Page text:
Recipes

 

Simit a.k.a. Turkish Bagel

For years that I lived in Turkey, simit was my everyday breakfast when I was running to school or to work. Street vendors sell it in every corner of the cities or they walk through street by yelling “simiiiiit, sicak taze simiiit, gevrek simiit” meaning freshly baked, crunchy simits. I loved to wake up early in the morning by their simit selling chanting. When you hear it, you run to the windowcontinue reading

Muhammara (Red Pepper and Walnut Dip)

It’s been a while I wasn’t here because of long hours of restaurant life. When I started to have a little time at home for few mornings a week, I came right back to give more love to my blog. I wanted to post Muhammara recipe since quite a while, because, it’s the first recipe I wrote for my cookbook years ago and also very easy to make. Muhammara is actually a meze but it’s easier to describecontinue reading

yogurt-with-fruits-nuts

Yogurt my love!!

Did you know that I use about 40kg (90lb) yogurt per week in two restaurants? Yogurt is a Turkish word! It’s one of the rare contributions of Turkish language to the world. Yogurt is quintessential food in my life as in millions of Turkish people! In Turkey, natural homemade yogurt is the first food we feed babies after breast feeding. Yogurt is the most important accompaniment to almostcontinue reading

Künefe

Two years ago, my husband, my daughter and I traveled to the southeast of Turkey! This region is the birthplace of kebabs (heaven for carnivores) and flat breads, capital of pistachio, baklava, pomegranate and apricot. I wanted to write about this trip for a while and few days ago I started to check out the photographs that we took when we were traveling through the region. Then I saw a picturecontinue reading

Spring lamb kebab

I cook lamb almost everyday in my restaurants. We receive the whole lamb and do our butchering. For me, it’s the normal and natural way to do it because I grew up watching or helping my mother butchering a lamb or chicken slaughtered by my father in our yard (no, it didn’t traumatize me!). Every time I hire a new cook for our teams, the first reaction to butchering is kind of acontinue reading

Classic dark chocolate cake

I admit it; I’m a cake lover. Luckily, I’m not a pâtissière, because I would eat a whole cake everyday! But not those made out of “mousse”. I’m quite traditional when it comes to the cakes. At this point, I don’t even care if there is any frosting or cream on it, I just love the taste of a real fluffy and spongy cake. I grew up eating olive oil cakes. I know,continue reading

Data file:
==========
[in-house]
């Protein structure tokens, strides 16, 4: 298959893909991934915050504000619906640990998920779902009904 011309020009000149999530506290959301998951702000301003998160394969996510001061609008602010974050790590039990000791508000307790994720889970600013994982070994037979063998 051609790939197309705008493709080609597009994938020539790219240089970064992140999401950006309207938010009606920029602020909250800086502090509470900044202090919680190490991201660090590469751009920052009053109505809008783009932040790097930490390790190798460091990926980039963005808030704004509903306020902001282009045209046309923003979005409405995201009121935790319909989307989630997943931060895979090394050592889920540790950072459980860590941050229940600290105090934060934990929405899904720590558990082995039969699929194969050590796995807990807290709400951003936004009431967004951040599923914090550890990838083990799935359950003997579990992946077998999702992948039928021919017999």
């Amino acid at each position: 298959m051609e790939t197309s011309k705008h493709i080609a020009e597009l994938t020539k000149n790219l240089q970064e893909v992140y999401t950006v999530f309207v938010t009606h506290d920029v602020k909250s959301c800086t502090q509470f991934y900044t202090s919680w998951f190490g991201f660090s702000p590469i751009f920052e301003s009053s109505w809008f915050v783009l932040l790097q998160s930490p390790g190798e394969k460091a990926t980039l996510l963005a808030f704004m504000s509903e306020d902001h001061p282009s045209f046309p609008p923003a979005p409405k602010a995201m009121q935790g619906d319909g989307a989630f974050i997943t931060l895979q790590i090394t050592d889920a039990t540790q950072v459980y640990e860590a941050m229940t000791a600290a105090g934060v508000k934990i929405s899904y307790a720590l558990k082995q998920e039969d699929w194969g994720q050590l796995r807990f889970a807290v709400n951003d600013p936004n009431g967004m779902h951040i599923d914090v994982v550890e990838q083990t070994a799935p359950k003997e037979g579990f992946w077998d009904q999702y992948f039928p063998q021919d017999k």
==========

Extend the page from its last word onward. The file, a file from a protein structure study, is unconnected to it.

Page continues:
Beef “snail” pies (börek)

What is a “börek”? Everybody asks me this question whenever we have it on the menu. So I decided to write about it and make a recipe. I know that will make my husband happy too. I think Turkish men are made out of dough. They love everything made with flour; they eat bread, a lot of bread, homemade pastas, all sorts of börek and of course dough based and syrup soaked desserts likecontinue reading

Homemade pomegranate syrup

Who doesn’t love pomegranate? The juicy, tangy, sweet seeds are addictive. It can be challenging to open and to seed them if you’re not familiar with the technique, but the result is definitely worth the effort. I don’t even remember how and when I learned to open pomegranates. My parents have mandarin orange orchards. There are also pomegranate and quince trees around them. My fathercontinue reading

Red lentil and bulgur köfte

Legumes are a staple in Turkish cuisine; lentils, chickpeas, all kind of dried beans are on everyday menus for home cooks to feed their families well even with a tight budget. They are a significant source of protein, fiber and more, and they are delicious! Legumes are quite versatile to cook to make salads, soups, ragouts or even purees… Today, I chose lentils, especially the red onescontinue reading

Chopped tomato salad

We call this kaşık salata, which means spoon salad in Turkish. It’s more of a salsa than salad and it’s eaten with a spoon! The difference is that ingredients are chopped more coarsely in kaşık salata, and it has more texture and crunchiness than salsa. Chopped tomato salad (kaşık salata) is one of my favorite recipes to make in my restaurants’ kitchens because it goes wellcontinue reading